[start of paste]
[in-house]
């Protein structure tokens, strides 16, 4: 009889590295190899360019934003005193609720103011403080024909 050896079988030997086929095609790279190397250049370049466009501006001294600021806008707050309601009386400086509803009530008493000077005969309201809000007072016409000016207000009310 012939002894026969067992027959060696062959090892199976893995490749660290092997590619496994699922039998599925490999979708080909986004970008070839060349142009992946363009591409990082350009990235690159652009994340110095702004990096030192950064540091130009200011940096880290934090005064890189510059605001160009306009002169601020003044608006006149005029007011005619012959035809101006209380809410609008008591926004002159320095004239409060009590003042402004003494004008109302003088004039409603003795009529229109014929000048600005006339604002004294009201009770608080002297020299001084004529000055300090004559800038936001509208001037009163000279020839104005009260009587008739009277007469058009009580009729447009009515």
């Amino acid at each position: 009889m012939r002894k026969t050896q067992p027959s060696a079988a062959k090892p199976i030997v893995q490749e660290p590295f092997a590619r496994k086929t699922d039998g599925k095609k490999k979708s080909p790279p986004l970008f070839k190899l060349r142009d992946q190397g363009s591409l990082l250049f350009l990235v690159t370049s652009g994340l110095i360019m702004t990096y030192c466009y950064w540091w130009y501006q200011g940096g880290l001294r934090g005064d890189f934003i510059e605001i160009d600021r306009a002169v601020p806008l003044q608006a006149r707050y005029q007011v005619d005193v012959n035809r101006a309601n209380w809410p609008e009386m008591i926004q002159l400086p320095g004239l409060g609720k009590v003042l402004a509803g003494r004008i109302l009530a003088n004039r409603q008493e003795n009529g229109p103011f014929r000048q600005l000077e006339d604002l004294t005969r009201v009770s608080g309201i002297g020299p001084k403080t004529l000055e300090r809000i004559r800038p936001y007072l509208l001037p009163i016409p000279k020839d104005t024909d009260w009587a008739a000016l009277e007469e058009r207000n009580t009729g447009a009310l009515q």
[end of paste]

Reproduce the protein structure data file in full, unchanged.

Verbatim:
[in-house]
């Protein structure tokens, strides 16, 4: 009889590295190899360019934003005193609720103011403080024909 050896079988030997086929095609790279190397250049370049466009501006001294600021806008707050309601009386400086509803009530008493000077005969309201809000007072016409000016207000009310 012939002894026969067992027959060696062959090892199976893995490749660290092997590619496994699922039998599925490999979708080909986004970008070839060349142009992946363009591409990082350009990235690159652009994340110095702004990096030192950064540091130009200011940096880290934090005064890189510059605001160009306009002169601020003044608006006149005029007011005619012959035809101006209380809410609008008591926004002159320095004239409060009590003042402004003494004008109302003088004039409603003795009529229109014929000048600005006339604002004294009201009770608080002297020299001084004529000055300090004559800038936001509208001037009163000279020839104005009260009587008739009277007469058009009580009729447009009515």
């Amino acid at each position: 009889m012939r002894k026969t050896q067992p027959s060696a079988a062959k090892p199976i030997v893995q490749e660290p590295f092997a590619r496994k086929t699922d039998g599925k095609k490999k979708s080909p790279p986004l970008f070839k190899l060349r142009d992946q190397g363009s591409l990082l250049f350009l990235v690159t370049s652009g994340l110095i360019m702004t990096y030192c466009y950064w540091w130009y501006q200011g940096g880290l001294r934090g005064d890189f934003i510059e605001i160009d600021r306009a002169v601020p806008l003044q608006a006149r707050y005029q007011v005619d005193v012959n035809r101006a309601n209380w809410p609008e009386m008591i926004q002159l400086p320095g004239l409060g609720k009590v003042l402004a509803g003494r004008i109302l009530a003088n004039r409603q008493e003795n009529g229109p103011f014929r000048q600005l000077e006339d604002l004294t005969r009201v009770s608080g309201i002297g020299p001084k403080t004529l000055e300090r809000i004559r800038p936001y007072l509208l001037p009163i016409p000279k020839d104005t024909d009260w009587a008739a000016l009277e007469e058009r207000n009580t009729g447009a009310l009515q």